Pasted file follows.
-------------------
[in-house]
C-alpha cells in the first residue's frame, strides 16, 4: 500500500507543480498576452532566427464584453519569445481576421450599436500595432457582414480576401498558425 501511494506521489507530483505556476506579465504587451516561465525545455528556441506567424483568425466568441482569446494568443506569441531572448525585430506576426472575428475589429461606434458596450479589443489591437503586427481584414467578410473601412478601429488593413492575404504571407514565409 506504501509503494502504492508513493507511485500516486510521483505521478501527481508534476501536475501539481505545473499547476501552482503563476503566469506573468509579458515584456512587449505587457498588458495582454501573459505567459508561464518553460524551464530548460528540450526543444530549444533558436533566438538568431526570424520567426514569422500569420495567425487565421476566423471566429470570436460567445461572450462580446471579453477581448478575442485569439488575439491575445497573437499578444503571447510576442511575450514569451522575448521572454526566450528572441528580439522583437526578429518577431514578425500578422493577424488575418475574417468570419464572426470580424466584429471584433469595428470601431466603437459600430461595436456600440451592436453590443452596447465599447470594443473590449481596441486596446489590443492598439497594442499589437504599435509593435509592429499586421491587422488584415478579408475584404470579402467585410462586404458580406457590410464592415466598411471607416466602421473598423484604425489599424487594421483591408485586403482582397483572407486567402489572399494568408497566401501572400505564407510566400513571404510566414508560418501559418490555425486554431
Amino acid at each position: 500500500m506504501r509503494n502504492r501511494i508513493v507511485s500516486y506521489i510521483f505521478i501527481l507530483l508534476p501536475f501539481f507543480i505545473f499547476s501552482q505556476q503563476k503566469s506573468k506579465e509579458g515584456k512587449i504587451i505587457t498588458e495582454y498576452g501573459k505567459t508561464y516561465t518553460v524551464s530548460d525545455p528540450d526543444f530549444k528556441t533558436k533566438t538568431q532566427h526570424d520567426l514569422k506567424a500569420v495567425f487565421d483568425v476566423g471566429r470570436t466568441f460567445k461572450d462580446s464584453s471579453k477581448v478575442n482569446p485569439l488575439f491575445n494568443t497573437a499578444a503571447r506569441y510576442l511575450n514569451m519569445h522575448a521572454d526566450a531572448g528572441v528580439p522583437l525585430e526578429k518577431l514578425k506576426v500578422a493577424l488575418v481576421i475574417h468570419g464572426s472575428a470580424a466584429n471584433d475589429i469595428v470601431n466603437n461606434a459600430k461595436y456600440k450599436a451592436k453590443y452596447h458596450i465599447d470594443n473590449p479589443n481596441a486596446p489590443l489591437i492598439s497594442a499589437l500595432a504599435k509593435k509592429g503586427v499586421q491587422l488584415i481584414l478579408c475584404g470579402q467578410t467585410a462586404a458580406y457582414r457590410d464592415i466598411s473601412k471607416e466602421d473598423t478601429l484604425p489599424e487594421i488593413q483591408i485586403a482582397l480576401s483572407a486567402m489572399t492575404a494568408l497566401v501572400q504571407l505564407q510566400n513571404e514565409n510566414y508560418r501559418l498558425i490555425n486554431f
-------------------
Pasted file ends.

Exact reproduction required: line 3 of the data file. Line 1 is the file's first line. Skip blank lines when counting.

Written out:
Amino acid at each position: 500500500m506504501r509503494n502504492r501511494i508513493v507511485s500516486y506521489i510521483f505521478i501527481l507530483l508534476p501536475f501539481f507543480i505545473f499547476s501552482q505556476q503563476k503566469s506573468k506579465e509579458g515584456k512587449i504587451i505587457t498588458e495582454y498576452g501573459k505567459t508561464y516561465t518553460v524551464s530548460d525545455p528540450d526543444f530549444k528556441t533558436k533566438t538568431q532566427h526570424d520567426l514569422k506567424a500569420v495567425f487565421d483568425v476566423g471566429r470570436t466568441f460567445k461572450d462580446s464584453s471579453k477581448v478575442n482569446p485569439l488575439f491575445n494568443t497573437a499578444a503571447r506569441y510576442l511575450n514569451m519569445h522575448a521572454d526566450a531572448g528572441v528580439p522583437l525585430e526578429k518577431l514578425k506576426v500578422a493577424l488575418v481576421i475574417h468570419g464572426s472575428a470580424a466584429n471584433d475589429i469595428v470601431n466603437n461606434a459600430k461595436y456600440k450599436a451592436k453590443y452596447h458596450i465599447d470594443n473590449p479589443n481596441a486596446p489590443l489591437i492598439s497594442a499589437l500595432a504599435k509593435k509592429g503586427v499586421q491587422l488584415i481584414l478579408c475584404g470579402q467578410t467585410a462586404a458580406y457582414r457590410d464592415i466598411s473601412k471607416e466602421d473598423t478601429l484604425p489599424e487594421i488593413q483591408i485586403a482582397l480576401s483572407a486567402m489572399t492575404a494568408l497566401v501572400q504571407l505564407q510566400n513571404e514565409n510566414y508560418r501559418l498558425i490555425n486554431f